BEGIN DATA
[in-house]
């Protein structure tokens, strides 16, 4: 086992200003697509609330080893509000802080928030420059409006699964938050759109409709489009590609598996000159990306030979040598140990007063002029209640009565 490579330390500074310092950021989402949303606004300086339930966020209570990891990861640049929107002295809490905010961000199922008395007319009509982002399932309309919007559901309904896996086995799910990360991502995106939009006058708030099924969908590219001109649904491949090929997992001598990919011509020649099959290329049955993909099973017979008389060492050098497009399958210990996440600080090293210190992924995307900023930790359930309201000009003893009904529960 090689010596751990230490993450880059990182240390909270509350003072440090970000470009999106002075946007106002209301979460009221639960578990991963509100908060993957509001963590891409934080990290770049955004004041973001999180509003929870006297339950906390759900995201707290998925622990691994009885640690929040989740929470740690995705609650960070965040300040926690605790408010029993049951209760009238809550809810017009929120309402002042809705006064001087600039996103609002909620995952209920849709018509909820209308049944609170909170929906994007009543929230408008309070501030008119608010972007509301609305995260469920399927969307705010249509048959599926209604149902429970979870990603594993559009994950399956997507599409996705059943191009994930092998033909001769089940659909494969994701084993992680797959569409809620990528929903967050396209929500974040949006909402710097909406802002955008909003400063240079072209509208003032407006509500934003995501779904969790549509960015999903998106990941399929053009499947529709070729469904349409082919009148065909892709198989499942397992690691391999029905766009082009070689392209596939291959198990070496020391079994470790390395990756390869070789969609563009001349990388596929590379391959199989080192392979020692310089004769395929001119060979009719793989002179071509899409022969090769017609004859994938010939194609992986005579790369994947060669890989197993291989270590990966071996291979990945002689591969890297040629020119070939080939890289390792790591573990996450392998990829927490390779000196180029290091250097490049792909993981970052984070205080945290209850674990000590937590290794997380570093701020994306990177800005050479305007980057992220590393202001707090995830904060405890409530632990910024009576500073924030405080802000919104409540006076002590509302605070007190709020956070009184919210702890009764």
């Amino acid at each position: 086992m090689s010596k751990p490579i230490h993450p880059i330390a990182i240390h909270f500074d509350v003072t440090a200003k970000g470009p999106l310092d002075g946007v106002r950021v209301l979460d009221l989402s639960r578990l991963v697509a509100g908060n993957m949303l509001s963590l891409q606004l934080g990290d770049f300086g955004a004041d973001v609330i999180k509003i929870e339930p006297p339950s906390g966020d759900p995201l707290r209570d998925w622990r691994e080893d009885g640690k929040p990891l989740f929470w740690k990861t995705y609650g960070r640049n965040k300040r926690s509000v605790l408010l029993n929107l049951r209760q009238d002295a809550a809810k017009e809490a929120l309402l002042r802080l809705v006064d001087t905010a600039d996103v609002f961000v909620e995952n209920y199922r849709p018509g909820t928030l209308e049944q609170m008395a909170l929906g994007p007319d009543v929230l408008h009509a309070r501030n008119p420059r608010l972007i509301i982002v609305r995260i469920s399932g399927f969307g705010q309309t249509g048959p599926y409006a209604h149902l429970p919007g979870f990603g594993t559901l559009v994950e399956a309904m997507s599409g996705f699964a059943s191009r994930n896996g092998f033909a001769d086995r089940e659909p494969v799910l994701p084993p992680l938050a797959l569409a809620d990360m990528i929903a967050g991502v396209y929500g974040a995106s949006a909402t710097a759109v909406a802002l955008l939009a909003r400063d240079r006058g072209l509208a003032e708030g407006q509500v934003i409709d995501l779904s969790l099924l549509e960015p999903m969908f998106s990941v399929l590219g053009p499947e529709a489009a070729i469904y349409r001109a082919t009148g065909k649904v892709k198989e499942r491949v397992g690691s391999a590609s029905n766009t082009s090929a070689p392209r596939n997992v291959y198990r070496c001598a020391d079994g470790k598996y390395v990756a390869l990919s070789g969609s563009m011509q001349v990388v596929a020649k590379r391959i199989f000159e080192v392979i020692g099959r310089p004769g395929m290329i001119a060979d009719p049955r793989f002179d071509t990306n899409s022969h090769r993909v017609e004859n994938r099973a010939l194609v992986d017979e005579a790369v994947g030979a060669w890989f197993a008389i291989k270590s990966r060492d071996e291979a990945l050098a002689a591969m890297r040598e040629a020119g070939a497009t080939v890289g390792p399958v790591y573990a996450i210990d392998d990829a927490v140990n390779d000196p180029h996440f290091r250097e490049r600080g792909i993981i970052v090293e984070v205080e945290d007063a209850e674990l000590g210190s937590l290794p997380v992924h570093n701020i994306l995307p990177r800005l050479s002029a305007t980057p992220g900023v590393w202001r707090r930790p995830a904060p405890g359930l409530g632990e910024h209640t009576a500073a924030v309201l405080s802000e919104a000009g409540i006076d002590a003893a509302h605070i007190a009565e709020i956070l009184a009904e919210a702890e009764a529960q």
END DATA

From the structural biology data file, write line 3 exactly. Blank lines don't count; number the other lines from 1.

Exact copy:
């Amino acid at each position: 086992m090689s010596k751990p490579i230490h993450p880059i330390a990182i240390h909270f500074d509350v003072t440090a200003k970000g470009p999106l310092d002075g946007v106002r950021v209301l979460d009221l989402s639960r578990l991963v697509a509100g908060n993957m949303l509001s963590l891409q606004l934080g990290d770049f300086g955004a004041d973001v609330i999180k509003i929870e339930p006297p339950s906390g966020d759900p995201l707290r209570d998925w622990r691994e080893d009885g640690k929040p990891l989740f929470w740690k990861t995705y609650g960070r640049n965040k300040r926690s509000v605790l408010l029993n929107l049951r209760q009238d002295a809550a809810k017009e809490a929120l309402l002042r802080l809705v006064d001087t905010a600039d996103v609002f961000v909620e995952n209920y199922r849709p018509g909820t928030l209308e049944q609170m008395a909170l929906g994007p007319d009543v929230l408008h009509a309070r501030n008119p420059r608010l972007i509301i982002v609305r995260i469920s399932g399927f969307g705010q309309t249509g048959p599926y409006a209604h149902l429970p919007g979870f990603g594993t559901l559009v994950e399956a309904m997507s599409g996705f699964a059943s191009r994930n896996g092998f033909a001769d086995r089940e659909p494969v799910l994701p084993p992680l938050a797959l569409a809620d990360m990528i929903a967050g991502v396209y929500g974040a995106s949006a909402t710097a759109v909406a802002l955008l939009a909003r400063d240079r006058g072209l509208a003032e708030g407006q509500v934003i409709d995501l779904s969790l099924l549509e960015p999903m969908f998106s990941v399929l590219g053009p499947e529709a489009a070729i469904y349409r001109a082919t009148g065909k649904v892709k198989e499942r491949v397992g690691s391999a590609s029905n766009t082009s090929a070689p392209r596939n997992v291959y198990r070496c001598a020391d079994g470790k598996y390395v990756a390869l990919s070789g969609s563009m011509q001349v990388v596929a020649k590379r391959i199989f000159e080192v392979i020692g099959r310089p004769g395929m290329i001119a060979d009719p049955r793989f002179d071509t990306n899409s022969h090769r993909v017609e004859n994938r099973a010939l194609v992986d017979e005579a790369v994947g030979a060669w890989f197993a008389i291989k270590s990966r060492d071996e291979a990945l050098a002689a591969m890297r040598e040629a020119g070939a497009t080939v890289g390792p399958v790591y573990a996450i210990d392998d990829a927490v140990n390779d000196p180029h996440f290091r250097e490049r600080g792909i993981i970052v090293e984070v205080e945290d007063a209850e674990l000590g210190s937590l290794p997380v992924h570093n701020i994306l995307p990177r800005l050479s002029a305007t980057p992220g900023v590393w202001r707090r930790p995830a904060p405890g359930l409530g632990e910024h209640t009576a500073a924030v309201l405080s802000e919104a000009g409540i006076d002590a003893a509302h605070i007190a009565e709020i956070l009184a009904e919210a702890e009764a529960q």